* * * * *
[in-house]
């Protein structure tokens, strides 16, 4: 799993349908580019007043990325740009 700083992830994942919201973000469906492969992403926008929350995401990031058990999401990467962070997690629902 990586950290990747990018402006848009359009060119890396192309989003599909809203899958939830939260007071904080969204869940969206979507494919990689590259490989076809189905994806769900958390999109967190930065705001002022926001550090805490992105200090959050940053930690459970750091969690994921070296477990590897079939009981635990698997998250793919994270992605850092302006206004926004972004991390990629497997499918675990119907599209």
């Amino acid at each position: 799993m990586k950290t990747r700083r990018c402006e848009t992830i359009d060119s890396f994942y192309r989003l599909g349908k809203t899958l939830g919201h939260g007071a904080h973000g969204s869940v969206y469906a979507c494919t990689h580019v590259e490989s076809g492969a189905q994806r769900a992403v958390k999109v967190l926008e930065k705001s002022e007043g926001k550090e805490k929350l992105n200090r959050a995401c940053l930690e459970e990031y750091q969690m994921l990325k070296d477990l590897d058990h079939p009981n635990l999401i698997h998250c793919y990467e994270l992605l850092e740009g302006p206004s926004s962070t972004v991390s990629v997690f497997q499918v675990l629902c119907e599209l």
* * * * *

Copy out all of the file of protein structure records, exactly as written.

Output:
[in-house]
């Protein structure tokens, strides 16, 4: 799993349908580019007043990325740009 700083992830994942919201973000469906492969992403926008929350995401990031058990999401990467962070997690629902 990586950290990747990018402006848009359009060119890396192309989003599909809203899958939830939260007071904080969204869940969206979507494919990689590259490989076809189905994806769900958390999109967190930065705001002022926001550090805490992105200090959050940053930690459970750091969690994921070296477990590897079939009981635990698997998250793919994270992605850092302006206004926004972004991390990629497997499918675990119907599209």
């Amino acid at each position: 799993m990586k950290t990747r700083r990018c402006e848009t992830i359009d060119s890396f994942y192309r989003l599909g349908k809203t899958l939830g919201h939260g007071a904080h973000g969204s869940v969206y469906a979507c494919t990689h580019v590259e490989s076809g492969a189905q994806r769900a992403v958390k999109v967190l926008e930065k705001s002022e007043g926001k550090e805490k929350l992105n200090r959050a995401c940053l930690e459970e990031y750091q969690m994921l990325k070296d477990l590897d058990h079939p009981n635990l999401i698997h998250c793919y990467e994270l992605l850092e740009g302006p206004s926004s962070t972004v991390s990629v997690f497997q499918v675990l629902c119907e599209l």